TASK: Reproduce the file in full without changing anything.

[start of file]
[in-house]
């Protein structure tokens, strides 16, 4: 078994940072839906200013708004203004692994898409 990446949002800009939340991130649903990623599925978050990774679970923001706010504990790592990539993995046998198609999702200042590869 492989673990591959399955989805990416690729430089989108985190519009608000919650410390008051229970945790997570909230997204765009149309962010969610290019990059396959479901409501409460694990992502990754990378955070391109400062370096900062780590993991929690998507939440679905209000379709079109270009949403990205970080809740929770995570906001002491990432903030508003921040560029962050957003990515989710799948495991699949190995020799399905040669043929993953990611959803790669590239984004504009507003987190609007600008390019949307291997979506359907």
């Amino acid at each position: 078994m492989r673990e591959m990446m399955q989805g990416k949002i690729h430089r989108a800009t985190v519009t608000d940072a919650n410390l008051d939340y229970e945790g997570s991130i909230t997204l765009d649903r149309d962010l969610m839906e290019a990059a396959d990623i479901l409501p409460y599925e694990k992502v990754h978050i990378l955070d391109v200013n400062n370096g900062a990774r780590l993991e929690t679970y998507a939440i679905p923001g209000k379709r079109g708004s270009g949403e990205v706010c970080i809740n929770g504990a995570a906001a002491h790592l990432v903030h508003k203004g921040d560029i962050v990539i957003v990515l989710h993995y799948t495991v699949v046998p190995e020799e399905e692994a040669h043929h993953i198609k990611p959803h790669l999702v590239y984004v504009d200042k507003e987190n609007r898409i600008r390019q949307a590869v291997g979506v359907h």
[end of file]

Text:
[in-house]
């Protein structure tokens, strides 16, 4: 078994940072839906200013708004203004692994898409 990446949002800009939340991130649903990623599925978050990774679970923001706010504990790592990539993995046998198609999702200042590869 492989673990591959399955989805990416690729430089989108985190519009608000919650410390008051229970945790997570909230997204765009149309962010969610290019990059396959479901409501409460694990992502990754990378955070391109400062370096900062780590993991929690998507939440679905209000379709079109270009949403990205970080809740929770995570906001002491990432903030508003921040560029962050957003990515989710799948495991699949190995020799399905040669043929993953990611959803790669590239984004504009507003987190609007600008390019949307291997979506359907």
């Amino acid at each position: 078994m492989r673990e591959m990446m399955q989805g990416k949002i690729h430089r989108a800009t985190v519009t608000d940072a919650n410390l008051d939340y229970e945790g997570s991130i909230t997204l765009d649903r149309d962010l969610m839906e290019a990059a396959d990623i479901l409501p409460y599925e694990k992502v990754h978050i990378l955070d391109v200013n400062n370096g900062a990774r780590l993991e929690t679970y998507a939440i679905p923001g209000k379709r079109g708004s270009g949403e990205v706010c970080i809740n929770g504990a995570a906001a002491h790592l990432v903030h508003k203004g921040d560029i962050v990539i957003v990515l989710h993995y799948t495991v699949v046998p190995e020799e399905e692994a040669h043929h993953i198609k990611p959803h790669l999702v590239y984004v504009d200042k507003e987190n609007r898409i600008r390019q949307a590869v291997g979506v359907h």